BLONDE. purple


Robbery, assault and battery.

(2021) Crime Drama (1091) Julian Moore-Cook, Ellie Bindman, Adam J. Bernard, Jennifer Lee Moon, Jessica Murrain, Roger Ajogbe, Andy Chaplin, Joe Gallina, Nicholas Grey, Daniel Jordan, Jennifer Lee Moon, Emily Swain, Richard Sandling, Jess Radomska, Stella Taylor, Oliver Silver, Al Gregg, David Ngara-O’Dwyer, Ryan Molloy, Martin Smith, Thomasin Lockwood. Directed by Marcus Flemmings

When things are going well, everybody tends to be generous and kindly. It is when things are exploding in our face that our true characters tend to emerge. Nothing explodes in the face quite like a bank robbery gone sideways.

And that is exactly what’s happened to Wyatt (Moore-Cook), a man who requires an immediate infusion of cash that is talked into doing something he’s never done before – rob a bank. His more experienced partner, Nath (Bernard), has been shot and taken to the hospital. Wyatt is left with a teenage girl Maddison (Bindman) as a hostage and a hostage negotiator (Gray) who might be the least suited for the job in the history of law enforcement.

In the two hours or so of the film’s run time, we get to meet these characters and others in their orbit. We find out that other members of the crew, like the hot-tempered Ant (Sandling), dropped out of the heist before it even began. We meet femme fatale Saida (Moon). And through it all, we see how Wyatt got into a situation that is so far over his head that it might as well be Mt. Everest.

Flemmings, whose last film Six Rounds (which Bernard starred in) showed immense promise, improves on that film here. The dialogue is far better, a quantum leap in fact. There is a noir-ish quality to it that is tantalizing. His eye for casting talented unknowns continues, as Moore-Cook and Bindman both shine. Bernard, who continues to impress, is a scene-stealer in a supporting role that you won’t soon forget. He’s an actor with the presence to carry franchise-level pictures, mark my words.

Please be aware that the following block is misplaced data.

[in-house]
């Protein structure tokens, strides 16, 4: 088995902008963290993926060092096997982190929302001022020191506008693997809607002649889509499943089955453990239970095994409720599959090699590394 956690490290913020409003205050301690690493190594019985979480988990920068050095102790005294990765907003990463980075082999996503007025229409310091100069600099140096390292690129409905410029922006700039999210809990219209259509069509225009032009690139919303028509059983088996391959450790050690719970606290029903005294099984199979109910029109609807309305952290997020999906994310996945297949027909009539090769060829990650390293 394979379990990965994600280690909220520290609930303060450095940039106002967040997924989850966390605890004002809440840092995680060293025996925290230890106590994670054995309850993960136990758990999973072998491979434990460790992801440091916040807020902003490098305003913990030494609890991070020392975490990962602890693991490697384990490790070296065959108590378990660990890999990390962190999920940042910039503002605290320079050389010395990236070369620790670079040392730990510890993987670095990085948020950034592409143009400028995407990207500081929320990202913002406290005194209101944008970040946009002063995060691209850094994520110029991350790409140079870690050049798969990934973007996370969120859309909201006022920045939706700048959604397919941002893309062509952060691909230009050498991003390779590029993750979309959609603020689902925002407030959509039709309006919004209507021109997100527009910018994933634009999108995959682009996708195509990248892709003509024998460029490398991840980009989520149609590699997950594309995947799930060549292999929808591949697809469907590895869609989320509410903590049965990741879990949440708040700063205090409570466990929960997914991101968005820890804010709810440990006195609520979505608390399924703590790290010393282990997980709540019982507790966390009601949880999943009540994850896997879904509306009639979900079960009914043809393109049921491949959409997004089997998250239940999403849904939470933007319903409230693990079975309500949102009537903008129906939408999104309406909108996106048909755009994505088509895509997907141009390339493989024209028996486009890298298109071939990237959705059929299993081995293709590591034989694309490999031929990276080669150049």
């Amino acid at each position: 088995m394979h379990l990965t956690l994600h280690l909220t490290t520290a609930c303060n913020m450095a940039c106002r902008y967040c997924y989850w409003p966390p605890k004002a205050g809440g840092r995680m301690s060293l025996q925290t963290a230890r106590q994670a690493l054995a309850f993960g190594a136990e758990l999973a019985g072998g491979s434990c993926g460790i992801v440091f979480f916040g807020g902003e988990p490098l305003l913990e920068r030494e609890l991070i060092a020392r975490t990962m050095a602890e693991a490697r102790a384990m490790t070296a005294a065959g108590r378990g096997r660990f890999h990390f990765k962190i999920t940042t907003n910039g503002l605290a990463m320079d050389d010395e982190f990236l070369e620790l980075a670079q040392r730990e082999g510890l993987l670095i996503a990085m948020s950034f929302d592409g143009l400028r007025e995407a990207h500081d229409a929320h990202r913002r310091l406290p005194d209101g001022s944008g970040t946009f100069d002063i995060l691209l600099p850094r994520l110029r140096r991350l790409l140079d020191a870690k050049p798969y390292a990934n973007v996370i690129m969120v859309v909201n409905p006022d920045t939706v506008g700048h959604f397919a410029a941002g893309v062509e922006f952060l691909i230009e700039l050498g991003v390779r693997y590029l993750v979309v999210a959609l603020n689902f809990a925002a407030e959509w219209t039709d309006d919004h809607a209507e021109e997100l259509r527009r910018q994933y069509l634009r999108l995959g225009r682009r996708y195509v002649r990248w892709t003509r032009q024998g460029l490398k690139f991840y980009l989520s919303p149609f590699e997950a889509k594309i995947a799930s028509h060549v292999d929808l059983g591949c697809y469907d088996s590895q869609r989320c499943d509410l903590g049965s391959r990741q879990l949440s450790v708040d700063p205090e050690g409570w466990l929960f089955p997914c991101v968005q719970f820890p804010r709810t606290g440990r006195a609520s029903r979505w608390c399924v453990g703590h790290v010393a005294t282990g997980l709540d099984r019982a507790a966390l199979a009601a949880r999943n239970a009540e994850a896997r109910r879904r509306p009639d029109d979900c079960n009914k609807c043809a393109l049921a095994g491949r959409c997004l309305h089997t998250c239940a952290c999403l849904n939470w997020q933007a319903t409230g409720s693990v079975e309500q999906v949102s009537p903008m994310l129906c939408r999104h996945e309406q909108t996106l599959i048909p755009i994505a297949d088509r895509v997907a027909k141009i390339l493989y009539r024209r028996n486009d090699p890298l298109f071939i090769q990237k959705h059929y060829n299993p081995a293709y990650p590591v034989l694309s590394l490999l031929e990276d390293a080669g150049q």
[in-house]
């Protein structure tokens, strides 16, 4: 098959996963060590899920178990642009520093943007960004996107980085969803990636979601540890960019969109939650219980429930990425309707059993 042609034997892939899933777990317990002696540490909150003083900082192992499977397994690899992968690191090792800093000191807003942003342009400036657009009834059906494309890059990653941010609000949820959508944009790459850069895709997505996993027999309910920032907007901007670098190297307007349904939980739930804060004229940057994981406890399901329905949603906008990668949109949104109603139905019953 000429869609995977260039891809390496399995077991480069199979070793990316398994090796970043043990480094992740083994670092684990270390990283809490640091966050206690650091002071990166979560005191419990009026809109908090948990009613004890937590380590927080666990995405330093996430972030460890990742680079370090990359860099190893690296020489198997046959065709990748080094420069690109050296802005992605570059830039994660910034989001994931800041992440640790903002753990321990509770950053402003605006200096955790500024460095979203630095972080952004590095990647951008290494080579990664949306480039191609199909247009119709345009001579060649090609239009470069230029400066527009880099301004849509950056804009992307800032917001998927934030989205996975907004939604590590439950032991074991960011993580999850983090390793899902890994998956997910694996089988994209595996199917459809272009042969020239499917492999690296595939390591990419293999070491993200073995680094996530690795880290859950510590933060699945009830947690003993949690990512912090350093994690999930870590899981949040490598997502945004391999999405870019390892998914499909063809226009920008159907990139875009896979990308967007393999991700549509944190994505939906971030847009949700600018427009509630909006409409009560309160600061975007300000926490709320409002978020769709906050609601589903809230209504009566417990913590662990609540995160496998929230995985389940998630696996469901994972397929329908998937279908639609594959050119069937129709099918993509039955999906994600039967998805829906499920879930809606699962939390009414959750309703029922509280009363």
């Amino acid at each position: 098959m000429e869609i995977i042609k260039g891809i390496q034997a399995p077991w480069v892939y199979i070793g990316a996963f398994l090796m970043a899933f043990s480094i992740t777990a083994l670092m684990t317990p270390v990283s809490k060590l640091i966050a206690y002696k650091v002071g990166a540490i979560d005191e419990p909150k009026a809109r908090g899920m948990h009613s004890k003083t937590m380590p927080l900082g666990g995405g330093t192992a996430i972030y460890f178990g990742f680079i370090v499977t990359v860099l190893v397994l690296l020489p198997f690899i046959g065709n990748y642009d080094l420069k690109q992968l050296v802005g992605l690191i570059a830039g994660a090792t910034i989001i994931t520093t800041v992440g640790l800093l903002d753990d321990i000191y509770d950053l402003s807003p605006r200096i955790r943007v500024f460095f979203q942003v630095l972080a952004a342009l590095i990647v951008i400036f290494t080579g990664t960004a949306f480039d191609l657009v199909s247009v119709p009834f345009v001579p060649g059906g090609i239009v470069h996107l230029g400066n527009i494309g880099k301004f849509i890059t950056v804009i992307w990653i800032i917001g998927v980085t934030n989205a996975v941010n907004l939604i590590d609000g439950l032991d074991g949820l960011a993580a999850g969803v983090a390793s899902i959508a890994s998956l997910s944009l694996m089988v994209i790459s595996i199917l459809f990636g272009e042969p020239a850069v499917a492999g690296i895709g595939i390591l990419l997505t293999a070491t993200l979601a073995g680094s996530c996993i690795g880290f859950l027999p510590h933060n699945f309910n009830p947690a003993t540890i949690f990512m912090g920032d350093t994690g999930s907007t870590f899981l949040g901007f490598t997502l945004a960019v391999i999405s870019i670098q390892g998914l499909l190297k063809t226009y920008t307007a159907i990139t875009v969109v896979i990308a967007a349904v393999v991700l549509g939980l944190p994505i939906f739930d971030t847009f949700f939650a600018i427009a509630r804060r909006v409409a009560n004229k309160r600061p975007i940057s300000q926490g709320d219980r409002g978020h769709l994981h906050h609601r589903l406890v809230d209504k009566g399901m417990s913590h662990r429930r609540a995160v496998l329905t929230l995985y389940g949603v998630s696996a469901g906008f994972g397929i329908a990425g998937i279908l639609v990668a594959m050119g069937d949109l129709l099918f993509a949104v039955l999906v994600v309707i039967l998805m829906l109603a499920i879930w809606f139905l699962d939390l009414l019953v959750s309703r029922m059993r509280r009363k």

The drawback here is in the pacing and the editing. The film bounces around with a cornucopia of flashbacks which from time to time interrupt the momentum the film is building. This sort of thing can be frustrating to a viewer and as a critic, I tend to advocate simple storytelling devices to young filmmakers. Too many flashbacks can spoil a film like too much salt can spoil an entrée. Also, the movie is set in America, but the cast is British and it was filmed there. While I get the sense that Flemmings was trying to make a comment on American racial relations (a prologue Montage shows incendiary moments in American racial tension, from the Civil Rights era right up through the marches of Black Lives Matter), but there are too many English accents to make the movie believable as American-set. However, there is a killer soundtrack of classic R&B and retro-soul that is absolutely perfect for the film’s atmosphere.

In general, though, this is a movie that has a good deal going for it. Flemmings’ movies tend to be intelligent and thought-provoking which is a commodity that should be encouraged in any filmmaker. The good news is that this movie isn’t a step backwards for Flemmings; he’s moving in the right direction. I wouldn’t be at all surprise if his next movie made a serious impact on the independent movie scene. No pressure, right?